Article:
After MS detection, CHNS elemental analyses were conducted by the Elemental & Thermal Laboratory in the Department of Chemistry, National University of Singapore. Elemental analysis was done using Vario MICRO cube elemental analyser, Elementar Analysensysteme GmbH, Hanau, Germany. NMR analyses were subsequently carried out by the Nuclear Magnetic Resonance Laboratory (School of Physical and Mathematical Sciences, Chemistry and Biological Chemistry department, Nanyang Technological University). 1H NMR spectra were performed using Bruker Avance III 400 (400 MHz). Chemical shifts (ppm) were recorded with a residual solvent peak as an internal reference.
RNA was extracted from cultures using the RNeasy Mini Kit (Qiagen, Germany). Cultures were lysed and homogenised with freeze-thaw and shear force cell disruption in buffer RLT as provided. Total RNA was eluted from the RNeasy Mini columns with 5 μl of RNase-free water. The rest of the procedure was performed according to the manufacturer’s protocol.
In total, 1 μl of 50 μM oligo (dT) 20 primers (Life Technologies) and 1 μl of 10 mM dNTP Mix (Life Technologies) were added to 5 μl of each lysed RNA sample. The sample was incubated at 65 °C for 5 min and subsequently cooled on ice for at least 1 min. In all, 1 × first-strand buffer, 5 mM DTT, 40 U RNaseOUT Recombinant RNase Inhibitor, 200 U SuperScript III RT (all Life Technologies) were added to a final volume of 20 μl. The following thermal setting was applied on a Verity 96-well Thermal Cycler (Applied Biosystems): 25 °C for 5 min, 55 °C for 60 min and 85 °C for 5 min. Each RT product was diluted to a final volume of 40 μl to avoid qPCR inhibition.
Real-time quantitative PCR (RT-qPCR)
RT-qPCR was carried out in real-time using SYBR Green I detection chemistry on a Bio-Rad CFX96 Real-Time PCR Detection System (Bio-Rad Laboratories). Single-plex PCR was performed in a final volume of 10 μl, containing 300 nM of each primer (Integrated DNA Technologies), 1 × FastStart SYBR Green Master mix (Roche) and 1 μl of diluted RT product. Gene primer pairs used in this study were selected from PrimerBank (https://pga.mgh.harvard.edu/primerbank/) and are listed in Table S4. In silico PCR was confirmed with UCSC genome browser (https://genome.ucsc.edu/) for each primer set validation. All primer specificities were confirmed with a single peak during melting curve analyses. The following thermal setting was applied on the RT-qPCR Cycler: 95 °C for 10 min, followed by 40 cycles of amplification (95 °C for 20 sec, 60 °C for 30 sec and 72 °C for 20 sec) and a final additional incubation at 72 °C for 7 min. Gene expression data were normalised to two housekeeping genes (GADPH and UBB) with the following equation: relative expression = 2−(Cq(gene of interest)−mean Cq(housekeeping genes)). All measurements were performed in duplicate and mean values of relative expression are shown.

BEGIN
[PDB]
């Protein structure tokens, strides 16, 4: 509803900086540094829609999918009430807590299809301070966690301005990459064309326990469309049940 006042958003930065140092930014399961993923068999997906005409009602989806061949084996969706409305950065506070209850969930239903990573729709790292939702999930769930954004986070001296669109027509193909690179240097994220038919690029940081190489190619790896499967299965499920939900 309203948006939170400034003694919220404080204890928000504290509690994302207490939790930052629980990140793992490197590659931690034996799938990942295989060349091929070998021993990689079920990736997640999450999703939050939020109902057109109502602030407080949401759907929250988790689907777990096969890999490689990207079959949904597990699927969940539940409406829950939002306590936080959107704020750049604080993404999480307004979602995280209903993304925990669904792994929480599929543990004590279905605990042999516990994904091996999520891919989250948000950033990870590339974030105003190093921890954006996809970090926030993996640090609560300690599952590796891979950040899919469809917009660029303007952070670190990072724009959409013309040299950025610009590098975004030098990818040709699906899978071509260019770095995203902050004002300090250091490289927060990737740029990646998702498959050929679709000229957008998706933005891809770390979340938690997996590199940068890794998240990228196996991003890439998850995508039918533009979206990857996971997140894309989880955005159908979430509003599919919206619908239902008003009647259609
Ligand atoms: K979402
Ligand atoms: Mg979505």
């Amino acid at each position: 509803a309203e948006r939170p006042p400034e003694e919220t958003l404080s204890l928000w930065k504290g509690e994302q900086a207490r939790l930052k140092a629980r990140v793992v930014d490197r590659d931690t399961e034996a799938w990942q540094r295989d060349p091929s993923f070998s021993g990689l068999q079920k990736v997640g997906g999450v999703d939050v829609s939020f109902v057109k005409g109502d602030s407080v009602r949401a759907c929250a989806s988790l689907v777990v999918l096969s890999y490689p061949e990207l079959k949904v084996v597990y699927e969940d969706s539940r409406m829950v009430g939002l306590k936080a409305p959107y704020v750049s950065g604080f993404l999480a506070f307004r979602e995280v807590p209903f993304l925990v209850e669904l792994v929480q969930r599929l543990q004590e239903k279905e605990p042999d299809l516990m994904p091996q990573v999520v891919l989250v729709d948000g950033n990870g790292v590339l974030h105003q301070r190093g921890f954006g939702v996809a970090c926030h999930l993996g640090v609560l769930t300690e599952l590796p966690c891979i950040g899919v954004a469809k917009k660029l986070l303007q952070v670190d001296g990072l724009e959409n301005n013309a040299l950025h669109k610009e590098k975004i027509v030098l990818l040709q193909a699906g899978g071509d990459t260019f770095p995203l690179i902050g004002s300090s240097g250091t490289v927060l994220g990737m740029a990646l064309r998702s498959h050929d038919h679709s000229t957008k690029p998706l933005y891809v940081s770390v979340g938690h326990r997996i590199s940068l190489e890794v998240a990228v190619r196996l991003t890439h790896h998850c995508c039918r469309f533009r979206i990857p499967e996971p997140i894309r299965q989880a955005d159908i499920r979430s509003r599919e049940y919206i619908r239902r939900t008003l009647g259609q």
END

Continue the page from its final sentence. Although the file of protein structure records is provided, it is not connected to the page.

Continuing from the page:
All error bars represented standard deviation of triplicate cultures from different samples. Groups were compared using the Student’s t test to evaluate associations between independent variables and the p values were obtained using 0.01 or 0.05 significance levels, two-tailed. Adjusted multivariate analyses for continuous independent variables (to other variables) required larger sample sizes and were not utilised in this study. Resultant viability percentages were normalised to that obtained from samples in the last channel (lowest drug concentration). A four-parameter logistic equation was employed using Microsoft Excel® (Redmond, WA) for curve fitting analysis to determine IC50 values. The IC50 value was obtained as the concentration value at which the curve passed through the 50% normalised response value corresponding to the percentage of cell death (y axis).
Availability of data and materials
The data sets supporting the conclusions of this article are stored in a secured research database and may be available upon presentation of formal approval.
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We are grateful to the personnel who have provided technical support and facility usage located at the Singapore–MIT Alliance for Research and Technology (SMART)—BioSystems and Micromechanics (BioSyM) Laboratory, MBI and SIgN at A*STAR (Agency for Science Technology and Research). We thank Diego Pitta de Araujo of the MBI Science Communications Unit for the help in drawing 3D models of the device. We also appreciate the analysis and facility usage at the Department of Chemistry, NUS, for the elemental analysis. One or more authors have a pending patent related to this work. The experimental work and data collection were supported by the Singapore National Medical Research Council grant NMRC. This work was also supported by the Mechanobiology Institute and the Singapore-MIT Alliance for Research and Technology (SMART) BioSystems and Micromechanics (BioSyM) IRG, which are funded by the National Research Foundation, Prime Minister’s Office, Singapore and by SIgN, which is funded by the Biomedical Research Council, A*STAR.
The authors declare no competing interests.
Ethics approval and consent to participate
This study was approved by our institutional review board and local ethics committee (DSRB reference 2012/00105, 2012/00979, 2010/00270, and 2010/00691). Blood cells were obtained from healthy volunteers under the study approved by the institutional review board and local ethics committee (CIRB 2017/2806). All patients and volunteers gave their informed consent for inclusion in this study.
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Journal of Cancer Research and Clinical Oncology (2019)